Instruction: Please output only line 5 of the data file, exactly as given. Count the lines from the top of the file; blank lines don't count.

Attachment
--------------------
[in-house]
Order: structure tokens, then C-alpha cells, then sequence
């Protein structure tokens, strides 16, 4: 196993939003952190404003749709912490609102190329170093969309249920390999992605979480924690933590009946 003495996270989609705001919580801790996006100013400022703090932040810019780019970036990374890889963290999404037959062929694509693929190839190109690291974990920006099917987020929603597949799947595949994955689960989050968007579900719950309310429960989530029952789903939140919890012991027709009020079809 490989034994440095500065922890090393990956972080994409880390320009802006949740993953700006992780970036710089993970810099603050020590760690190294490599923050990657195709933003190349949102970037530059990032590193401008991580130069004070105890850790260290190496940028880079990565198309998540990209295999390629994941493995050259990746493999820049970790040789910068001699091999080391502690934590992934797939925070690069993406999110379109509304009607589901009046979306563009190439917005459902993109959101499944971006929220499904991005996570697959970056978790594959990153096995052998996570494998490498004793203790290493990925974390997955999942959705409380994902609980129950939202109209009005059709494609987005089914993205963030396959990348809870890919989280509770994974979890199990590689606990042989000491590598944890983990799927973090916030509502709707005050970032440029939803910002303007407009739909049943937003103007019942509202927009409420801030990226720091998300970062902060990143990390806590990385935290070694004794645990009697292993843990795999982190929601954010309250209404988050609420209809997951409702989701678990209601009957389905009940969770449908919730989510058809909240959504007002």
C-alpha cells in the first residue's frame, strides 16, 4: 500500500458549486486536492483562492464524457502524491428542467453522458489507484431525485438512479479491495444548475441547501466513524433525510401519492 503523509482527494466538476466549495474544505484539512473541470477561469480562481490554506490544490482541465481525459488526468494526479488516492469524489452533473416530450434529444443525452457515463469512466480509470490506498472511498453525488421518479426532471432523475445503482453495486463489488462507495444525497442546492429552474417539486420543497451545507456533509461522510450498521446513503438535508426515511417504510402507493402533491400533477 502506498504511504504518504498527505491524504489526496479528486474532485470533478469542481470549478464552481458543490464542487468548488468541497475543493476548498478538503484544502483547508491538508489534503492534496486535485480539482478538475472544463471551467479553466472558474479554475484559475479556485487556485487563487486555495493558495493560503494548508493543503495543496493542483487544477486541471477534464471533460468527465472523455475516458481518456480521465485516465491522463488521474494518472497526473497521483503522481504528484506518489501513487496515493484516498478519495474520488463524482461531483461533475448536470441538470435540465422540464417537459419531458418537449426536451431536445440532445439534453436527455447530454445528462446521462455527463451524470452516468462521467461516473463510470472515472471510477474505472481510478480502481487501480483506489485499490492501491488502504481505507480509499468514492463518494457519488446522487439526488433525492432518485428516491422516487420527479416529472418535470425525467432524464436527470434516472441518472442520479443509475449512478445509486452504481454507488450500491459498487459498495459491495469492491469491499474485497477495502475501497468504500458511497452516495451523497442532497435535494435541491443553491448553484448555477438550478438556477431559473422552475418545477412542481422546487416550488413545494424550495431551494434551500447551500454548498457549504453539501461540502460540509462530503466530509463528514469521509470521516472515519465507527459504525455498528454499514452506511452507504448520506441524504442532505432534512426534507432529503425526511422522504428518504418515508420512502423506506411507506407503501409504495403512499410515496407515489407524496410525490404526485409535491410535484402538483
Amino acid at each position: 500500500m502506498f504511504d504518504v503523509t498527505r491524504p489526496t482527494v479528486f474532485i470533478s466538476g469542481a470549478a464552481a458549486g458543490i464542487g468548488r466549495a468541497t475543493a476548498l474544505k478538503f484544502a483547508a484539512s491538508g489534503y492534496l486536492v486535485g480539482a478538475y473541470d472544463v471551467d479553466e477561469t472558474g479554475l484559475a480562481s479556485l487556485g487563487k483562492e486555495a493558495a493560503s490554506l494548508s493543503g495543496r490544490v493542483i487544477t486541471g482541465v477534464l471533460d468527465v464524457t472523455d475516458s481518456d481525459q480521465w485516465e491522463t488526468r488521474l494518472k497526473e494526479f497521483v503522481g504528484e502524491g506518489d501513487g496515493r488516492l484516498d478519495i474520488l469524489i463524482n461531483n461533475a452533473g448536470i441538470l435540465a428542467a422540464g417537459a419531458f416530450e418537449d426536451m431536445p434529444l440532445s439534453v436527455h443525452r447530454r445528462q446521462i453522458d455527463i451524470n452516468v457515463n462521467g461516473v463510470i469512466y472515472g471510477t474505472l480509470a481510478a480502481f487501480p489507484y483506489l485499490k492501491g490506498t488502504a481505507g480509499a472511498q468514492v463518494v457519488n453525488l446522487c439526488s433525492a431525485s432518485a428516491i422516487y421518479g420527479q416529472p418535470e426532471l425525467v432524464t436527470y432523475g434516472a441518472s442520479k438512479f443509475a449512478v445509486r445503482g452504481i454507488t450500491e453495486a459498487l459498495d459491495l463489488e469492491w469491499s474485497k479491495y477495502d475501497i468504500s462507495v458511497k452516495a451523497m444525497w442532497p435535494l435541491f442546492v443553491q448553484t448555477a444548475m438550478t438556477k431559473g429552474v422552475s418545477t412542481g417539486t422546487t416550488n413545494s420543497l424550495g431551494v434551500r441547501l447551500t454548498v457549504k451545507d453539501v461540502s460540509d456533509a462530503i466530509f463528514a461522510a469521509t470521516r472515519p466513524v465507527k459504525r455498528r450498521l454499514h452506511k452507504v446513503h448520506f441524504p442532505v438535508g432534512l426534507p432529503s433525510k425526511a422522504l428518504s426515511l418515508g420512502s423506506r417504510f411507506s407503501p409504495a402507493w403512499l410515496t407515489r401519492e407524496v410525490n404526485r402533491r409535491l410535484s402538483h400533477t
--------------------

Amino acid at each position: 500500500m502506498f504511504d504518504v503523509t498527505r491524504p489526496t482527494v479528486f474532485i470533478s466538476g469542481a470549478a464552481a458549486g458543490i464542487g468548488r466549495a468541497t475543493a476548498l474544505k478538503f484544502a483547508a484539512s491538508g489534503y492534496l486536492v486535485g480539482a478538475y473541470d472544463v471551467d479553466e477561469t472558474g479554475l484559475a480562481s479556485l487556485g487563487k483562492e486555495a493558495a493560503s490554506l494548508s493543503g495543496r490544490v493542483i487544477t486541471g482541465v477534464l471533460d468527465v464524457t472523455d475516458s481518456d481525459q480521465w485516465e491522463t488526468r488521474l494518472k497526473e494526479f497521483v503522481g504528484e502524491g506518489d501513487g496515493r488516492l484516498d478519495i474520488l469524489i463524482n461531483n461533475a452533473g448536470i441538470l435540465a428542467a422540464g417537459a419531458f416530450e418537449d426536451m431536445p434529444l440532445s439534453v436527455h443525452r447530454r445528462q446521462i453522458d455527463i451524470n452516468v457515463n462521467g461516473v463510470i469512466y472515472g471510477t474505472l480509470a481510478a480502481f487501480p489507484y483506489l485499490k492501491g490506498t488502504a481505507g480509499a472511498q468514492v463518494v457519488n453525488l446522487c439526488s433525492a431525485s432518485a428516491i422516487y421518479g420527479q416529472p418535470e426532471l425525467v432524464t436527470y432523475g434516472a441518472s442520479k438512479f443509475a449512478v445509486r445503482g452504481i454507488t450500491e453495486a459498487l459498495d459491495l463489488e469492491w469491499s474485497k479491495y477495502d475501497i468504500s462507495v458511497k452516495a451523497m444525497w442532497p435535494l435541491f442546492v443553491q448553484t448555477a444548475m438550478t438556477k431559473g429552474v422552475s418545477t412542481g417539486t422546487t416550488n413545494s420543497l424550495g431551494v434551500r441547501l447551500t454548498v457549504k451545507d453539501v461540502s460540509d456533509a462530503i466530509f463528514a461522510a469521509t470521516r472515519p466513524v465507527k459504525r455498528r450498521l454499514h452506511k452507504v446513503h448520506f441524504p442532505v438535508g432534512l426534507p432529503s433525510k425526511a422522504l428518504s426515511l418515508g420512502s423506506r417504510f411507506s407503501p409504495a402507493w403512499l410515496t407515489r401519492e407524496v410525490n404526485r402533491r409535491l410535484s402538483h400533477t